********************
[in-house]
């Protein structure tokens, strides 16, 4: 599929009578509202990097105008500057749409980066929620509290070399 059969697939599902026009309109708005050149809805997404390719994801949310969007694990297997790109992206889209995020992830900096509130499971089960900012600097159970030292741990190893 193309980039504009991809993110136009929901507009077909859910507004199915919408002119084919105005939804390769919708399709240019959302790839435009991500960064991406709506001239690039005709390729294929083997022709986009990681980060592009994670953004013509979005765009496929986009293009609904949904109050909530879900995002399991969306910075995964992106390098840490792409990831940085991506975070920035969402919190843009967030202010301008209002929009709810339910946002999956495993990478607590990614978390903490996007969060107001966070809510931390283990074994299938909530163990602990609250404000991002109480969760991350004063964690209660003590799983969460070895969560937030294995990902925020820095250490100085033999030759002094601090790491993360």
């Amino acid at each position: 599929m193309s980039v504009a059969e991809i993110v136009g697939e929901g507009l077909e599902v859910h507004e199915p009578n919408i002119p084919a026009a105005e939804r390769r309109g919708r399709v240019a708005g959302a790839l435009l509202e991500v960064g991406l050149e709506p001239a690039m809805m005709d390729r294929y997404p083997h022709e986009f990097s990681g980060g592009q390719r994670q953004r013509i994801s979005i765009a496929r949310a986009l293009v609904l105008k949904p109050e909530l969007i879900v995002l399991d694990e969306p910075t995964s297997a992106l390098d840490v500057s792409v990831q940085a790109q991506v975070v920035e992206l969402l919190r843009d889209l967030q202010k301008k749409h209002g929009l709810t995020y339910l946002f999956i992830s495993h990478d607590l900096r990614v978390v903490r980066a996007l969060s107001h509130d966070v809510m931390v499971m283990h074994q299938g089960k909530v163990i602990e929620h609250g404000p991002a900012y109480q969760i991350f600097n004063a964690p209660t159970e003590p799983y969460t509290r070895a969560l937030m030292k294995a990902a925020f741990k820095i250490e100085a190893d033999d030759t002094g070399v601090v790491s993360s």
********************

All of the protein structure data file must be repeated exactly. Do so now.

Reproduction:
[in-house]
């Protein structure tokens, strides 16, 4: 599929009578509202990097105008500057749409980066929620509290070399 059969697939599902026009309109708005050149809805997404390719994801949310969007694990297997790109992206889209995020992830900096509130499971089960900012600097159970030292741990190893 193309980039504009991809993110136009929901507009077909859910507004199915919408002119084919105005939804390769919708399709240019959302790839435009991500960064991406709506001239690039005709390729294929083997022709986009990681980060592009994670953004013509979005765009496929986009293009609904949904109050909530879900995002399991969306910075995964992106390098840490792409990831940085991506975070920035969402919190843009967030202010301008209002929009709810339910946002999956495993990478607590990614978390903490996007969060107001966070809510931390283990074994299938909530163990602990609250404000991002109480969760991350004063964690209660003590799983969460070895969560937030294995990902925020820095250490100085033999030759002094601090790491993360």
């Amino acid at each position: 599929m193309s980039v504009a059969e991809i993110v136009g697939e929901g507009l077909e599902v859910h507004e199915p009578n919408i002119p084919a026009a105005e939804r390769r309109g919708r399709v240019a708005g959302a790839l435009l509202e991500v960064g991406l050149e709506p001239a690039m809805m005709d390729r294929y997404p083997h022709e986009f990097s990681g980060g592009q390719r994670q953004r013509i994801s979005i765009a496929r949310a986009l293009v609904l105008k949904p109050e909530l969007i879900v995002l399991d694990e969306p910075t995964s297997a992106l390098d840490v500057s792409v990831q940085a790109q991506v975070v920035e992206l969402l919190r843009d889209l967030q202010k301008k749409h209002g929009l709810t995020y339910l946002f999956i992830s495993h990478d607590l900096r990614v978390v903490r980066a996007l969060s107001h509130d966070v809510m931390v499971m283990h074994q299938g089960k909530v163990i602990e929620h609250g404000p991002a900012y109480q969760i991350f600097n004063a964690p209660t159970e003590p799983y969460t509290r070895a969560l937030m030292k294995a990902a925020f741990k820095i250490e100085a190893d033999d030759t002094g070399v601090v790491s993360s």